1991 Looking forward

The 1991 Jewish News article interviewed nearly a dozen people under the age of 50 about their hopes for what the Jewish community would look like in 50 years.

When Janet Arnold Rees, senior concierge and creative aging coordinator for Jewish Family & Children’s Service, was cleaning her home office she stumbled upon a Jewish News article she had saved in a file full of theater memorabilia. 

Rees was the founder and producing director for the Arizona Jewish Theatre Company — which closed its doors in 2012 — and held on to many reviews and articles  in which she was featured. However, she had no memory of being featured in the Jewish News piece, “Looking forward.”

“Obviously it must have meant something to me, because I held on to it for all these years,” Rees said. 

The column first appeared in the September 20, 1991 issue of the Jewish News. In it, over a dozen leaders in the Jewish community — all of whom were under the age of 50 — shared what their dreams, hopes and desires were for the Valley’s Jewish community in the next 50 years. 

Rees’ dream was “to develop cooperative Jewish leadership emphasizing needs in Jewish education and social services, utilizing theater and the arts to promote and preserve pride in our cultural heritage.” 

“Do you want to know what’s funny?” Rees asked. “That’s still my dream. It hasn’t changed at all.”

Her dream may not have changed, but a lot has in 28 years. Organizations have come and gone, new leaders have emerged and a Jewish community center was built in Scottsdale. A little over halfway through those 50 years of change, the Jewish News reached out to several of those interviewed to ask if the community was closer to what they hoped for.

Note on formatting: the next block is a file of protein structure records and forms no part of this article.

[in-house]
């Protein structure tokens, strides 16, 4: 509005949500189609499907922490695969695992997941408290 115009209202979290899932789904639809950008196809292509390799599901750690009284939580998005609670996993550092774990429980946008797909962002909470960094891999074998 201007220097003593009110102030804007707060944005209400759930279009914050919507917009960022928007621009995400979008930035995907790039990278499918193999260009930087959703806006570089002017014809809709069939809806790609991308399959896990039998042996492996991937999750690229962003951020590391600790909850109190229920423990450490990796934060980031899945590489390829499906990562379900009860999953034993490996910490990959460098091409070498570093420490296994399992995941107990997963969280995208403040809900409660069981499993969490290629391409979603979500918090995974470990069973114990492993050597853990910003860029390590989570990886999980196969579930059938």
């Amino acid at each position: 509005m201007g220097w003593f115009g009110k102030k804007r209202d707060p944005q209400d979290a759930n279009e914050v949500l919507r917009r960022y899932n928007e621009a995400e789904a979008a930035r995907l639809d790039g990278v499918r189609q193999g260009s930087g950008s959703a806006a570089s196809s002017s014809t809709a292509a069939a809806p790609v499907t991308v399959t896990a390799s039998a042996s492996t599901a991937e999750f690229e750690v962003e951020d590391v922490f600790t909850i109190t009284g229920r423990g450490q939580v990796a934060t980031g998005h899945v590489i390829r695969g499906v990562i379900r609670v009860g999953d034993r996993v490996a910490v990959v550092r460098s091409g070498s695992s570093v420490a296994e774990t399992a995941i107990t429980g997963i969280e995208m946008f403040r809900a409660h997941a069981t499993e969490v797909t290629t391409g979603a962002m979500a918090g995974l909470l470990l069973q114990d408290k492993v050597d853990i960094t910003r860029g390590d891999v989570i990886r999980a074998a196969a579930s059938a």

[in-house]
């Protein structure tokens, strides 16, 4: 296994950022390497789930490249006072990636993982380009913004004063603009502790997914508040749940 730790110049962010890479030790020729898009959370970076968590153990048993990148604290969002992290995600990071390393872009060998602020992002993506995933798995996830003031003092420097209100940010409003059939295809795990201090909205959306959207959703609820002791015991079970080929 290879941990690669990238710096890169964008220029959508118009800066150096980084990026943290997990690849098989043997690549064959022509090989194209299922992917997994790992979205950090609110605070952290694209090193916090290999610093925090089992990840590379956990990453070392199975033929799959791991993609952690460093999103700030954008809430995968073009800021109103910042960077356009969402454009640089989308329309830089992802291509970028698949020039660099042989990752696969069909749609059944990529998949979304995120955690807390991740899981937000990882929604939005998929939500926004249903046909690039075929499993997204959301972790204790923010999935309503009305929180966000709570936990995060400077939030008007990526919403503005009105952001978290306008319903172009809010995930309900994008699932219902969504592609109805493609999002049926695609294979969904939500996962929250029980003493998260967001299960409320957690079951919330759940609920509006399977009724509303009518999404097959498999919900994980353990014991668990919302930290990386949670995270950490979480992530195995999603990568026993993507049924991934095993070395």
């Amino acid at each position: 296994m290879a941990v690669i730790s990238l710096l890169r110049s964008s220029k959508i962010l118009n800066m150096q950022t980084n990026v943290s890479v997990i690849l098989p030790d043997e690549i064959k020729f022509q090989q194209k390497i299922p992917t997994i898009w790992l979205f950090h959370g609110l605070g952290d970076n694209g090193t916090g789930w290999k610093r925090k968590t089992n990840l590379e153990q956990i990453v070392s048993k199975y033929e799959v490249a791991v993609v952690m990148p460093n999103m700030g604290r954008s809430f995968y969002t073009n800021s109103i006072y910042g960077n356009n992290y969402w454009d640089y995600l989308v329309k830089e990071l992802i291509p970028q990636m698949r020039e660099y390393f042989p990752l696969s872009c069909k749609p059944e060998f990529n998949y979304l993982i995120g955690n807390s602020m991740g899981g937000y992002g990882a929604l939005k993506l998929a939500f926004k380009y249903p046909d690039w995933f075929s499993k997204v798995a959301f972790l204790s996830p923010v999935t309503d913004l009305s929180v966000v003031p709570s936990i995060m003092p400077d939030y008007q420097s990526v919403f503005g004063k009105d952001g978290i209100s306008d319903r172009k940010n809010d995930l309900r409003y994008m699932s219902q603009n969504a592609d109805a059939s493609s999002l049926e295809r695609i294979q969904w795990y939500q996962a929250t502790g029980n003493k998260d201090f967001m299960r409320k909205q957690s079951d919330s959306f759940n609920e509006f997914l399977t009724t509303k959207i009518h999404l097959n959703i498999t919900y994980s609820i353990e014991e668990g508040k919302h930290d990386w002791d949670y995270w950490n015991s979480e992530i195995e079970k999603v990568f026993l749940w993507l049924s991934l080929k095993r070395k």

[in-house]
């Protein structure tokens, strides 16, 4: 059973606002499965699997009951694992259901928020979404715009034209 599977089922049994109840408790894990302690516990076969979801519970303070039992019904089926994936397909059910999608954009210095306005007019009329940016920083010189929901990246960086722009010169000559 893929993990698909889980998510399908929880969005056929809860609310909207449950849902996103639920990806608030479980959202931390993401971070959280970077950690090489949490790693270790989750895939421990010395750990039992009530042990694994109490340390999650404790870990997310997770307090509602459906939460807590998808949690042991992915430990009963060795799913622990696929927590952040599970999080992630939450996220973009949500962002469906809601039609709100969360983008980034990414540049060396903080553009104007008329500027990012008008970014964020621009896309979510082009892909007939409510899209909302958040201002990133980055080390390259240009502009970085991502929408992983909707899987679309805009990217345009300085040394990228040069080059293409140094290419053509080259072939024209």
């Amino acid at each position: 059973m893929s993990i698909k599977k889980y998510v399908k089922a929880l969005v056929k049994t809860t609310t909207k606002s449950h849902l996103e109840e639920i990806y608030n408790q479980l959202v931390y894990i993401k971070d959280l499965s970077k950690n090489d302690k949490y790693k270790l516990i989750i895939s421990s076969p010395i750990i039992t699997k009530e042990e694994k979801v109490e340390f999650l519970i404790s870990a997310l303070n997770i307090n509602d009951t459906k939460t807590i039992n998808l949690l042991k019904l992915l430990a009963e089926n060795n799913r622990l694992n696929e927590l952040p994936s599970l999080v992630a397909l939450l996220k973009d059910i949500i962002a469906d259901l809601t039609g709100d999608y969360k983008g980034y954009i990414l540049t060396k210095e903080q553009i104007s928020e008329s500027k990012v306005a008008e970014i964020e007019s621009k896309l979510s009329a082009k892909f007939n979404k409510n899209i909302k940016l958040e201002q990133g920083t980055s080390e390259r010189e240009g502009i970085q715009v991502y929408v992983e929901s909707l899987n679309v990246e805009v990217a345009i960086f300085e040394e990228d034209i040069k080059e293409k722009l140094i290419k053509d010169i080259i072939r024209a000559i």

Many of those interviewed for the “Looking forward” article have left Phoenix or were unavailable for comment. But some responded to interview requests. 

Moshe Apelas said in 1991 that he wished “for thriving Jewish community centers that will attract and involve unaffiliated Jews. I wish for closer ties between Valley Jews and Israel.”

Apelas, a native Israeli who was a software engineer at the time, is happy now to see new Jewish community centers. However, he is worried that JCCs are more focused on attracting the health and fitness demographics and hopes that there will be more events for all Jews to come together. 

“My theory is that Jews that belong to a synagogue have a connection to the Jewish community. However, most Jews are unaffiliated, so if they want a connection to Judaism, they would look to the JCC.”

Apelas is also happy that the Arizona Jewish Historical Society and Valley Beit Midrash were providing multiple events for the Jewish community. 

Rabbi Maynard Bell, who at the time was the Rabbi at Temple Solel, said in 1991, “My dream is for the Jewish community of Greater Phoenix to really coalesce into a community with deeper roots, greater affiliation and a greater sharing of resources.”

It has been 17 years since Bell retired from the pulpit and around eight years since he considered himself a part of the Jewish community. 

“From a distance, I observe that many institutions in our community have matured and become more rooted and turf issues have lessened,” Bell said now. 

Rees agreed, and said that it was great to see more organizations work together. 

Although there has been a lot of change in the past 28 years, Rees is excited to see how the future will unfold.

“What excites me the most about the future is seeing so many Jewish young people who want to serve this community,” Rees said. “To see this young leadership who care about being Jewish and who care about making a difference in this community, to me that’s the most exciting thing to see. Because us old guys are always around, but to see the youth take charge is what’s going to make the difference.” JN

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